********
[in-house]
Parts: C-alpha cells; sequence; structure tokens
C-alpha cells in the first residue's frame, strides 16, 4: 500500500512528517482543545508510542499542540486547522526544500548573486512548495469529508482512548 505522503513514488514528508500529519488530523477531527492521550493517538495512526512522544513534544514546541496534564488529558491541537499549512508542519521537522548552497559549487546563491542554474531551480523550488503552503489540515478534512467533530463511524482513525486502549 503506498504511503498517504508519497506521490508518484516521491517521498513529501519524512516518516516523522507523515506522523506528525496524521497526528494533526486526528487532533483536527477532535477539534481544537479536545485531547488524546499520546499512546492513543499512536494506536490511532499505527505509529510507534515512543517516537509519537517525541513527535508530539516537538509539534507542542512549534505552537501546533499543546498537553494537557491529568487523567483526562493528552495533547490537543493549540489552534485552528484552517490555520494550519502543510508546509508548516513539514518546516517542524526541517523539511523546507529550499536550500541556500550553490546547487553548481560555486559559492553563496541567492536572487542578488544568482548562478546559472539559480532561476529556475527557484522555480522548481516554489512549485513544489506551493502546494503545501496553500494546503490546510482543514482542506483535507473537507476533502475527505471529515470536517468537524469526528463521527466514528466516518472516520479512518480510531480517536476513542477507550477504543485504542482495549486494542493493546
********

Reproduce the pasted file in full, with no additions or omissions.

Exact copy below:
[in-house]
Parts: C-alpha cells; sequence; structure tokens
C-alpha cells in the first residue's frame, strides 16, 4: 500500500512528517482543545508510542499542540486547522526544500548573486512548495469529508482512548 505522503513514488514528508500529519488530523477531527492521550493517538495512526512522544513534544514546541496534564488529558491541537499549512508542519521537522548552497559549487546563491542554474531551480523550488503552503489540515478534512467533530463511524482513525486502549 503506498504511503498517504508519497506521490508518484516521491517521498513529501519524512516518516516523522507523515506522523506528525496524521497526528494533526486526528487532533483536527477532535477539534481544537479536545485531547488524546499520546499512546492513543499512536494506536490511532499505527505509529510507534515512543517516537509519537517525541513527535508530539516537538509539534507542542512549534505552537501546533499543546498537553494537557491529568487523567483526562493528552495533547490537543493549540489552534485552528484552517490555520494550519502543510508546509508548516513539514518546516517542524526541517523539511523546507529550499536550500541556500550553490546547487553548481560555486559559492553563496541567492536572487542578488544568482548562478546559472539559480532561476529556475527557484522555480522548481516554489512549485513544489506551493502546494503545501496553500494546503490546510482543514482542506483535507473537507476533502475527505471529515470536517468537524469526528463521527466514528466516518472516520479512518480510531480517536476513542477507550477504543485504542482495549486494542493493546